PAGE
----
Blogger Brian Breslin said...

Fighting gentrification is a sensitive subject. Many economists argue that fighting development can disenfranchise the poor already living in the area. The smart solution is to bring in the community leaders of village west and have them help craft a new zoning ordinance that makes sense financially for developers and the community. That neighborhood needs more jobs which will help the residents. The current zoning was designed for an era long gone.

December 17, 2015 9:21 AM  
Anonymous Anonymous said...

There are large swaths of open fields over several blocks on Grand Avenue which should be converted into a big lush tropical park with a soccer/football field in the middle for neighborhood kids. Ask David Beckham and his friends to buy it and donate it to the City and the community will be thankful and supportive for ever to him.

December 17, 2015 9:28 AM  
Anonymous Anonymous said...

Brian:
There is little need to "craft a new zoning ordinance" since Miami-21 was implemented in May 2010 and not "designed for an era long gone" as you seem to think. Zoning codes only work when the community supports them and the Commissioners respect them. Since most Commissioners prefer to vote in favor of donors rather then residents, it would be best if remove that temptation from them. Talk to your newly elected District-2 Commissioner and see if you can get him to support the zoning code that we paid plenty for. It would be even better if you could get him to possibly champion legislation to only permit changes to zoning with a public referendum. Good luck!

December 17, 2015 9:49 AM  
Anonymous Anonymous said...

Not only is the grove going to turn into a brikell but its going to happen way sooner than you think.get ready guys.thank god i sold all my properties when i did.now people will have to sell theres for pennies on the dollar.sad but all in the name of progress as they say.traffic is going to be a logistical nightmare in the grove in the next 5 years

December 17, 2015 11:02 AM  
Anonymous Anonymous said...

For the record, Professor Alfieri has been screaming about the sky falling in the west grove for over 15 years - trust me, I've heard it from him many times.

Still, it hasn't happened. Still, in the last 20 years, a half-block of development has occurred, and it has been within existing zoning, and fitting all around - the BofA andCVS, and the buidling directly across from them.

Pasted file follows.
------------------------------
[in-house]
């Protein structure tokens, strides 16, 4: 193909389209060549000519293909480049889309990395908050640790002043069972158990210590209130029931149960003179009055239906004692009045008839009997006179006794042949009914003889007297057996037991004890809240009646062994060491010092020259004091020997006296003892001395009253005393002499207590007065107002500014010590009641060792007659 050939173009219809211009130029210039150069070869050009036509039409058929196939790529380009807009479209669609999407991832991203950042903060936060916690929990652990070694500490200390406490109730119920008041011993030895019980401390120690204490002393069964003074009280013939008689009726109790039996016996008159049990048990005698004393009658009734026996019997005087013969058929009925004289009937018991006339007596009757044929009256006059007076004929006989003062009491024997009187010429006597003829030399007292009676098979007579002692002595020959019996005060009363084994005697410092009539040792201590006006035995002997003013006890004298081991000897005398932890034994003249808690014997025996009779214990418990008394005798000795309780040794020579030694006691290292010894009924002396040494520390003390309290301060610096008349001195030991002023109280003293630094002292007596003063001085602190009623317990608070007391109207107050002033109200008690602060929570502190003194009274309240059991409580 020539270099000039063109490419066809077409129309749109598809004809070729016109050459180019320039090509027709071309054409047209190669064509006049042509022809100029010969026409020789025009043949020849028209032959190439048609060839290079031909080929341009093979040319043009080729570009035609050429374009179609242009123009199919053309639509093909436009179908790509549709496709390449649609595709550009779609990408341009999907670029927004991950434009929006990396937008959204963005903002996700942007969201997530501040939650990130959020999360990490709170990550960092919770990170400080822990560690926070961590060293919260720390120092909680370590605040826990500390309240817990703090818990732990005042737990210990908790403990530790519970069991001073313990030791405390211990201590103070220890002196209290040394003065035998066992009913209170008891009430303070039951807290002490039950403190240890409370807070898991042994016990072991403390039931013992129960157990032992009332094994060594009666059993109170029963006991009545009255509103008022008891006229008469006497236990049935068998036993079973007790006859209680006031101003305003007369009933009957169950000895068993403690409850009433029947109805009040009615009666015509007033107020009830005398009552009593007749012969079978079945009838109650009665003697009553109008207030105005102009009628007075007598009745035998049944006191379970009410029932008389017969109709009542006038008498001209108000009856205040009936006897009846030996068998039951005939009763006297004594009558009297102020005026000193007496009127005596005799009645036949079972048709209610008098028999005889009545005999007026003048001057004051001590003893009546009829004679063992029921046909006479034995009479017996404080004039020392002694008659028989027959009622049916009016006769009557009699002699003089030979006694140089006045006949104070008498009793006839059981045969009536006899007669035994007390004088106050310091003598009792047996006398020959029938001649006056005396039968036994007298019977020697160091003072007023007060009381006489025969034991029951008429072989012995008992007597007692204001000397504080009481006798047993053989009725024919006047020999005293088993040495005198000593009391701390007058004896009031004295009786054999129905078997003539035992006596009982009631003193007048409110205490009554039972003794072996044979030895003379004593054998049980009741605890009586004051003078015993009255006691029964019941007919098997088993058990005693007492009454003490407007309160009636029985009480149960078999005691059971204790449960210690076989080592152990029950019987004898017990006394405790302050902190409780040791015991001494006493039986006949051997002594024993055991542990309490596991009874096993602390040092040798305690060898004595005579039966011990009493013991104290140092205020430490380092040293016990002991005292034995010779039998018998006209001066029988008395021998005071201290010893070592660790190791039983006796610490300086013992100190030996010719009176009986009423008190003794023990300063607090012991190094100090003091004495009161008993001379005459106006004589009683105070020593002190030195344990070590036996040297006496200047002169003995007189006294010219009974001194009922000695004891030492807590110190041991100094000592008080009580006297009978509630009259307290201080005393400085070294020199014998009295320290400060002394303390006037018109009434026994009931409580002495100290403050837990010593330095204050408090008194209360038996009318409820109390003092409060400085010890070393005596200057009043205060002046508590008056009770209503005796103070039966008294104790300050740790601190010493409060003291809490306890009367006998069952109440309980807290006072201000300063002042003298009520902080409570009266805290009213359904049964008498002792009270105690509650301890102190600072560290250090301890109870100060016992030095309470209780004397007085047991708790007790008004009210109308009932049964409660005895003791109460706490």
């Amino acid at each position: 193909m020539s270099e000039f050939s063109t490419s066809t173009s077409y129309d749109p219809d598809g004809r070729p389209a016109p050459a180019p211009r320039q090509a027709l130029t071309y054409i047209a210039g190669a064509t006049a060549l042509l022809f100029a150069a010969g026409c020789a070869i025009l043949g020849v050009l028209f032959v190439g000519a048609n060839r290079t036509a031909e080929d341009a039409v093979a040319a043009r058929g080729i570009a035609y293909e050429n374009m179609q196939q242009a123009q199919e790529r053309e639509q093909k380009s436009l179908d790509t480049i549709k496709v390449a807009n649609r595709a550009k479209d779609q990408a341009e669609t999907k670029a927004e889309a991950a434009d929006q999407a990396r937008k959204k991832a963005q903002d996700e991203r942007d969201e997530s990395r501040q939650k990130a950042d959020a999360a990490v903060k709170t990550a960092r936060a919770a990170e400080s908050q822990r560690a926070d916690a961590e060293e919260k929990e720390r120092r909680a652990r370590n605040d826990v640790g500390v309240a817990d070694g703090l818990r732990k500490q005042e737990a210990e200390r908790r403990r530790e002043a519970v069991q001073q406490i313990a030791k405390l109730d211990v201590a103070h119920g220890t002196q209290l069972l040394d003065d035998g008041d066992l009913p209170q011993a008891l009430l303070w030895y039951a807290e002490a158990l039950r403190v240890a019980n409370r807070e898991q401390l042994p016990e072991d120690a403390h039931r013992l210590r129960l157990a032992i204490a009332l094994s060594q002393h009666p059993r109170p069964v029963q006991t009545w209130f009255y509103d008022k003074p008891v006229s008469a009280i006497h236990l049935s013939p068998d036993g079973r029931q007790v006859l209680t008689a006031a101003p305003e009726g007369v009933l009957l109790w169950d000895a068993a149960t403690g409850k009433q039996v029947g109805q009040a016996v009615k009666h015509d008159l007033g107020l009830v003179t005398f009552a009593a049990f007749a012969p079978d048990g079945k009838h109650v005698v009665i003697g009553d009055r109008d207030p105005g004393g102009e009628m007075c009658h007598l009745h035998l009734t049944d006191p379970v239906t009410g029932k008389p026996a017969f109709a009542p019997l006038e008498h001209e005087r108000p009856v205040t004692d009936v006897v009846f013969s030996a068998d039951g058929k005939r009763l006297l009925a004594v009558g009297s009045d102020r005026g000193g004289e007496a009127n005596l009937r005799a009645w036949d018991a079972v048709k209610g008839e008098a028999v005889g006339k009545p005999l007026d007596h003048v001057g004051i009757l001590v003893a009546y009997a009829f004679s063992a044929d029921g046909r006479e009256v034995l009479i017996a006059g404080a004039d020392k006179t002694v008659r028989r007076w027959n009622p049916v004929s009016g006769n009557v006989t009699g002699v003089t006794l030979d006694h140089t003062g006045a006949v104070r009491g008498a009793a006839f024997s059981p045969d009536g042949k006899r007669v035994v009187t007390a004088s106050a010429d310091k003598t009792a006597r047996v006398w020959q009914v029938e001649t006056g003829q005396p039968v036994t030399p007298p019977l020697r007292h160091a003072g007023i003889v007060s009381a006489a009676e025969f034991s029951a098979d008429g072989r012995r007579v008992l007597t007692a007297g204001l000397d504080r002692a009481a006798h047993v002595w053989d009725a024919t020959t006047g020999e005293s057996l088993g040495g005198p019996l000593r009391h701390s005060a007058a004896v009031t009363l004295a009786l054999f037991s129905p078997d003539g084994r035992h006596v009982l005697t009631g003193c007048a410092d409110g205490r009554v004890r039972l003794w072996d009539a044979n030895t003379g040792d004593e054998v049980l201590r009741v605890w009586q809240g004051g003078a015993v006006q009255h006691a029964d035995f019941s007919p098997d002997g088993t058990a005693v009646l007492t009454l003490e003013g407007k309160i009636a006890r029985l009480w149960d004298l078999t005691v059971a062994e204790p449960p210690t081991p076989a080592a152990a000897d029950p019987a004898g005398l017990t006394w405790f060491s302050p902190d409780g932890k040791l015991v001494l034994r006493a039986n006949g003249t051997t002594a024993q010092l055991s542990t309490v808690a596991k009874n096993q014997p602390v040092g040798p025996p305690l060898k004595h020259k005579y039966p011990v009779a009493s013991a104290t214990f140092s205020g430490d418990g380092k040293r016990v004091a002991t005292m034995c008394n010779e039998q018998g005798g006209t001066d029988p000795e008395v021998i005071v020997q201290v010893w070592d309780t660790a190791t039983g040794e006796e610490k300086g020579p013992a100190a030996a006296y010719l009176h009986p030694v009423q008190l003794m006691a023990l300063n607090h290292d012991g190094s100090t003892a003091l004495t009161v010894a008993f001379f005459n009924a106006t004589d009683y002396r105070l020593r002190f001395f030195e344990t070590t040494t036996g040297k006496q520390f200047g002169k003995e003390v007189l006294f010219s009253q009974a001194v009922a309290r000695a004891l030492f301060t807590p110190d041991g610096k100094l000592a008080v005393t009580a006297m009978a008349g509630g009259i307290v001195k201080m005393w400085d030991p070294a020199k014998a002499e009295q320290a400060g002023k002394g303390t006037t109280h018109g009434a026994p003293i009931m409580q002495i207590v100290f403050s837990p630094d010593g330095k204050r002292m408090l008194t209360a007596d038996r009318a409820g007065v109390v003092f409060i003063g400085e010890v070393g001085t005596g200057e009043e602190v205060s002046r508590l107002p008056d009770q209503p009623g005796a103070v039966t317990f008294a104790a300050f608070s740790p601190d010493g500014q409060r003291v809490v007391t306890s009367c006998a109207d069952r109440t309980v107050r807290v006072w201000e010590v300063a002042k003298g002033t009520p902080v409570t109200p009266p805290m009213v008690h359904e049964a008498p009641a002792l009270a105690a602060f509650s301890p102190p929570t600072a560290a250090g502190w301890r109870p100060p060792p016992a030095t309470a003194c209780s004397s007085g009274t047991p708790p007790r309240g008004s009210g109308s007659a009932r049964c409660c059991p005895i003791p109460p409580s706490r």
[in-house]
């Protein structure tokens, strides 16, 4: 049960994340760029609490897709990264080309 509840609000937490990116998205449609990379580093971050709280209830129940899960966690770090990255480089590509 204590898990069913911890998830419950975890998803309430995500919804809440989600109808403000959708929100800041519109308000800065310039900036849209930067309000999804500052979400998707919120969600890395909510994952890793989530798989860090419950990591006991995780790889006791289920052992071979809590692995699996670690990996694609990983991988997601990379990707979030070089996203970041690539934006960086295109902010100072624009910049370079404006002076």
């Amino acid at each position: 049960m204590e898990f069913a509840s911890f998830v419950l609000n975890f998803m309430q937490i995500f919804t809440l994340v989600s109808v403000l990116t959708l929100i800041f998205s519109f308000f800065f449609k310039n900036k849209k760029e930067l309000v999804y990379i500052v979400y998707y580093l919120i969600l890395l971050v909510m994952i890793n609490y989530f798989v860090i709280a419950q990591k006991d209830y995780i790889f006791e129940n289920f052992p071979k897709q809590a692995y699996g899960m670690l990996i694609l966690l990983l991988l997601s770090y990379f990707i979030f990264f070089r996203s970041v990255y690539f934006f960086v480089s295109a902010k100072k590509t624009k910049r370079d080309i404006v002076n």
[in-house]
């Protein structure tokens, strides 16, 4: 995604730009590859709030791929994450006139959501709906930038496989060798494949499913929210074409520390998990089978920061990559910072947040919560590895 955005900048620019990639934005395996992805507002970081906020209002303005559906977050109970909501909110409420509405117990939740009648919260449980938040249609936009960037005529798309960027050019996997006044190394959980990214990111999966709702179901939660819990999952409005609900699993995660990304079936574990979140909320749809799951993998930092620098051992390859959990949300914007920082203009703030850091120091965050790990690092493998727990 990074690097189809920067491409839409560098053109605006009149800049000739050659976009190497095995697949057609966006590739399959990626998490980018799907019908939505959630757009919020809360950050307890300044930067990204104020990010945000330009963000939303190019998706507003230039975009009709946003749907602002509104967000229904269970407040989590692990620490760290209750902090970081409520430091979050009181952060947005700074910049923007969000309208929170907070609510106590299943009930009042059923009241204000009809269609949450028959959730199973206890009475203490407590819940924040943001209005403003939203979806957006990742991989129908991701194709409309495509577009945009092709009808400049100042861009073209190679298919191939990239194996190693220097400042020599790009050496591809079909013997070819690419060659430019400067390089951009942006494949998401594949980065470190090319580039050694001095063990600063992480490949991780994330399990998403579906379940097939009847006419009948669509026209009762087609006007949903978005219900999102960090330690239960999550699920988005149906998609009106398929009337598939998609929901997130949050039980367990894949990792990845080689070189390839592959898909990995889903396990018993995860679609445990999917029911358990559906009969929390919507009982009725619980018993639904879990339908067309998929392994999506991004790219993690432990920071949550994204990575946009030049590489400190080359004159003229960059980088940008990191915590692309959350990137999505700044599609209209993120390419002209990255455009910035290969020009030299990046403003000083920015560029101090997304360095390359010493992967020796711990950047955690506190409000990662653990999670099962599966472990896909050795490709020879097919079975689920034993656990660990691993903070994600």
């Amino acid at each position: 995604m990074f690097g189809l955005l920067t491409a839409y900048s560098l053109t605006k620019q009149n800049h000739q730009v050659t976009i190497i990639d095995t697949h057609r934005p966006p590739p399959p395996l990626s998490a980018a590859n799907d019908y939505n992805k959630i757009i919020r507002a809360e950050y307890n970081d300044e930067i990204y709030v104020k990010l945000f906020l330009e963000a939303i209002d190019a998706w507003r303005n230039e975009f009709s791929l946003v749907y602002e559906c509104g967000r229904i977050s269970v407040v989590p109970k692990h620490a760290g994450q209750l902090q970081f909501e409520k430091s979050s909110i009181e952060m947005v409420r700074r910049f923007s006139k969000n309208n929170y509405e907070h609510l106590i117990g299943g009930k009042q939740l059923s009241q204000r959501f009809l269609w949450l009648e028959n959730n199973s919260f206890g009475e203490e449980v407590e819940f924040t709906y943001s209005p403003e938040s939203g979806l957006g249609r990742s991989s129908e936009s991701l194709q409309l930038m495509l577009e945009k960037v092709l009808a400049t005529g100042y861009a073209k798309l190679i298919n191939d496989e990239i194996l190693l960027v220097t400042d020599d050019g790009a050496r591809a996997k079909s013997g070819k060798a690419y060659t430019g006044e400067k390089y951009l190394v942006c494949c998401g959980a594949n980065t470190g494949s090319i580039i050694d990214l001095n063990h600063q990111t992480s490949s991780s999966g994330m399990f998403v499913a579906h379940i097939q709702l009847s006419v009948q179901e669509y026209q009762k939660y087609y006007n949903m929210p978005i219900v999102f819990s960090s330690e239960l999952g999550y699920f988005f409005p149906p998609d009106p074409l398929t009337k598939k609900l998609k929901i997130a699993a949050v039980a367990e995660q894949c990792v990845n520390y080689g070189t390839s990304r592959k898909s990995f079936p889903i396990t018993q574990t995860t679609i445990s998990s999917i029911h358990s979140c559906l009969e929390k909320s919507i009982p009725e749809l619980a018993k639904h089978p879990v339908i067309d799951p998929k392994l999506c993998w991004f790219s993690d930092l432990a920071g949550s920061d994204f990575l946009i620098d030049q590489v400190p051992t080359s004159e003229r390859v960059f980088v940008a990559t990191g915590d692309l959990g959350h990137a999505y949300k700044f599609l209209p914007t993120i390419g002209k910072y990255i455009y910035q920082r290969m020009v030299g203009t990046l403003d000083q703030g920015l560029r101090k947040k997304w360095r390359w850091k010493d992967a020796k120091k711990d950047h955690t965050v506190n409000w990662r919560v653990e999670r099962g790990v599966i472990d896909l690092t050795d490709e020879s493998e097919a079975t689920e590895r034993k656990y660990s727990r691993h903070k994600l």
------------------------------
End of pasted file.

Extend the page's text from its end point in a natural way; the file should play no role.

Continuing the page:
Maybe in another 50 years, there will be new 2 story buidlings stretching all the way to douglas... oh the horror. This glacial pace will certainly give us all whiplash.

December 17, 2015 5:17 PM  
Anonymous Anonymous said...

This issue is exactly why Ken Russell was elected. Now is the time for him and all of us who live in the Grove to step forward, speak out and do whatever we can to manage changes that are coming. Yes, changes are coming no matter what, but the type of change will be really important. There are lots of vacant lots, and the neighborhood needs help, and development is inevitable. The kind of development and its inclusiveness will be our legacy, and that of our elected leaders. I plan to attend the meetings, talk to my neighbors, contact Ken and make my voice heard and not just complain on an online comment section.

December 17, 2015 8:43 PM  
Anonymous Anonymous said...

My Son mentioned to me yesterday that Coconut Grove is designated as a unique, one of a kind, well maintained, healthy ecosystem. Contrast that with millions of Chinese purchasing canned pressurized mountain air from Canada. Plus, we have Biscayne Bay, parks, parks and more parks and fresh air drifting in from the NE across the Atlantic. about 78% of the time annually. Traffic slows everything down; perhaps we don't have as many accidents or people being run over due to the slow traffic, what with all the bicyclist, baby carriages and dogs being walked. Presently our Grove is very attractive place to live. Jobie Steppe

December 18, 2015 8:38 AM